First was ''Capital District,'' a phrase said to be popularized in the 1920s through a joint effort between the then-Albany Chamber of Commerce and the Times Union. Monikers have come and, in some cases, gone since then -- Metroland, Tri-Cities and, most popular, Capital Region -- all of which were created to link the region's separate communities, through commerce, industry and the general feeling that we're all in this together.

Few of these names have been unleashed with the fanfare of today's most popular buzzword: ''Tech Valley.''

The phrase came from a January 1998 meeting of Albany-Colonie Regional Chamber of Commerce members.

''The old phrase, 'Capital Region' or 'Capital District,' really plays on the fact that we're a government center,'' said Wally Altes, then chamber president. ''You really want to be more.''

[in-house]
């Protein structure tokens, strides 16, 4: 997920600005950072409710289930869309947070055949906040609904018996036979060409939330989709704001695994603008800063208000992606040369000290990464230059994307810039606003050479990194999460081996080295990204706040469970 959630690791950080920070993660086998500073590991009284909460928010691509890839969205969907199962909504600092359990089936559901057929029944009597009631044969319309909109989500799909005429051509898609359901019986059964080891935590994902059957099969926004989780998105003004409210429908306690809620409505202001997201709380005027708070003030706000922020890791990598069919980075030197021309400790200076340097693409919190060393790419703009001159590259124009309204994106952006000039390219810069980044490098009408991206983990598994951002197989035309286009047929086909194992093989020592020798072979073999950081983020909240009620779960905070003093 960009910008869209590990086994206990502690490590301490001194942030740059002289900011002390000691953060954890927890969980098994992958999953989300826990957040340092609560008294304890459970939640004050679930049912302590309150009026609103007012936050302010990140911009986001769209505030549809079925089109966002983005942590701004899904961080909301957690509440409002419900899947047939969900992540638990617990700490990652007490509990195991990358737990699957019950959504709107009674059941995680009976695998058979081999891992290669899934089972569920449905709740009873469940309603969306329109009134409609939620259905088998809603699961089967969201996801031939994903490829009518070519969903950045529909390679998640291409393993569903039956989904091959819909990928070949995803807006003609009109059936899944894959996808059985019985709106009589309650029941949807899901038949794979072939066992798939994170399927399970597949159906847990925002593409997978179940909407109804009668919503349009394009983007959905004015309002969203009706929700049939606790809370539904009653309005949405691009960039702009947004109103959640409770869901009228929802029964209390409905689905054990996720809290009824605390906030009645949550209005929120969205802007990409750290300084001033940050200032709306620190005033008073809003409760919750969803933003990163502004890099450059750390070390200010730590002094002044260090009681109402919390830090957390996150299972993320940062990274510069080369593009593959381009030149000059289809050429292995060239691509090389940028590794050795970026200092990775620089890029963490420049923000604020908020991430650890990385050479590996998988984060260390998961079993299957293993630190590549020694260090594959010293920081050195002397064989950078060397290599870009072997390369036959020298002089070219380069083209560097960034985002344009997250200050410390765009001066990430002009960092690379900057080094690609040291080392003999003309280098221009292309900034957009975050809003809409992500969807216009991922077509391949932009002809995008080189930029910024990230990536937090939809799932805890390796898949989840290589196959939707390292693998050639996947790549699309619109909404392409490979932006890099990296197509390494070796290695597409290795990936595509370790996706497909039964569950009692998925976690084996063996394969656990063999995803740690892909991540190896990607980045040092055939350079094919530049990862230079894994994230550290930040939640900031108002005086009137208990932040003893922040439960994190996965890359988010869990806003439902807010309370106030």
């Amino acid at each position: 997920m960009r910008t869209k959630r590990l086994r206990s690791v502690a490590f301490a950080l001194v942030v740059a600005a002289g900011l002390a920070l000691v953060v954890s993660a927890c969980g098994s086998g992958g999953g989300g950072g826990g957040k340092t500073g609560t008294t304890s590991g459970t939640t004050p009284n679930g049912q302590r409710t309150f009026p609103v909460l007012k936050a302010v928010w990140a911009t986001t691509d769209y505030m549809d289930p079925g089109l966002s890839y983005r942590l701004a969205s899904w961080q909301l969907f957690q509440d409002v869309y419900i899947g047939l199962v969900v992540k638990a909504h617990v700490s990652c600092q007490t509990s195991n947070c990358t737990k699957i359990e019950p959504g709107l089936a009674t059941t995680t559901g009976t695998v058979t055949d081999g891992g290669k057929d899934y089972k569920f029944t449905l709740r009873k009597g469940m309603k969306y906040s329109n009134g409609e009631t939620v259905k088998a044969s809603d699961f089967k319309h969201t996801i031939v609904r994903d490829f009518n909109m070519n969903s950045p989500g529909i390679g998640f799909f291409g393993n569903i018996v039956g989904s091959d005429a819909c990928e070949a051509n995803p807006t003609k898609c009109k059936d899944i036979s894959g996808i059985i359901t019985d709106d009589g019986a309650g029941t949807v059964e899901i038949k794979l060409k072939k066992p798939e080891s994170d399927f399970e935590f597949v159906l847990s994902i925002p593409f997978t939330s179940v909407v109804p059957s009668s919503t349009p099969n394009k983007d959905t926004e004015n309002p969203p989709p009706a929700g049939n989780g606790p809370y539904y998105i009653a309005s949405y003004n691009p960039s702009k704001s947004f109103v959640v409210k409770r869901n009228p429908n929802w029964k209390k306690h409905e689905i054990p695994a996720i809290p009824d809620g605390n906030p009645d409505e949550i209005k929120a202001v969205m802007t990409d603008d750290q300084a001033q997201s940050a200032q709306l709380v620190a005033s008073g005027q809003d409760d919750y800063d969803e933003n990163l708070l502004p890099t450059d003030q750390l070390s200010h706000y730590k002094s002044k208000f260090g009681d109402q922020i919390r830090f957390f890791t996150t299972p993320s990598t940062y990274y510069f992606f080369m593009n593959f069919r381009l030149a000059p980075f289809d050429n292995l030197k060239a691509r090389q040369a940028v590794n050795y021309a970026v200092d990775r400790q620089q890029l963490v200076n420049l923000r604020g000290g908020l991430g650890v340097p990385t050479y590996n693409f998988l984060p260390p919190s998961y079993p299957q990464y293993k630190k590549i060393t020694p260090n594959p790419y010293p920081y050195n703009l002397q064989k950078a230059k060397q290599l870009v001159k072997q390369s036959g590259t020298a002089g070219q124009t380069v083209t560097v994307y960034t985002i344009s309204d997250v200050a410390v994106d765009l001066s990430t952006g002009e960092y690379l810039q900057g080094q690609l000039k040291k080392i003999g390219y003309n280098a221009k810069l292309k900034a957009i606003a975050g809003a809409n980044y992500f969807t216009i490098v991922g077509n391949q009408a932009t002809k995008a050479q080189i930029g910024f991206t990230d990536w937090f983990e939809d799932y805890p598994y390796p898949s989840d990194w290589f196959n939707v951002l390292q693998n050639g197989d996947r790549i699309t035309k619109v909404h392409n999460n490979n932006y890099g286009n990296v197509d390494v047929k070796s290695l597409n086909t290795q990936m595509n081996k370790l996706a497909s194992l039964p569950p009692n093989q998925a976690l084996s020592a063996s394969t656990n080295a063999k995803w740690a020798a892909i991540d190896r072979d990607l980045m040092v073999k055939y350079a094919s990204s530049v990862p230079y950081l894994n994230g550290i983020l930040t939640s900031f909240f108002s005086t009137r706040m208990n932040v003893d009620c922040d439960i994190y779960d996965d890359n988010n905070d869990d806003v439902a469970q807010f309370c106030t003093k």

Eight years later, it's hard to say if the ''if you name it, they will come'' technique of identifying this region will be a complete success. Some question whether Tech Valley lives up to its name. Not everyone in the tech world has heard of it -- notably, when Bill Gates was asked by a Times Union reporter in 2004 while visiting Cornell University what he thought of Tech Valley, he had no idea where it was.

Yet there have been successes, such as bringing Sematech and Tokyo Electron Ltd. to the University at Albany campus. And, last year, the Albany NanoTech initiative landed a $600 million, seven-year partnership between UAlbany and four of the world's biggest computer chip makers.

As the Times Union assured in a July 2005 editorial encouraging more state investment in the area, ''Tech Valley is real, and it is starting to pay off.''

All Times Union materials copyright 1996-2006, Capital Newspapers Division of The Hearst Corporation, Albany, N.Y.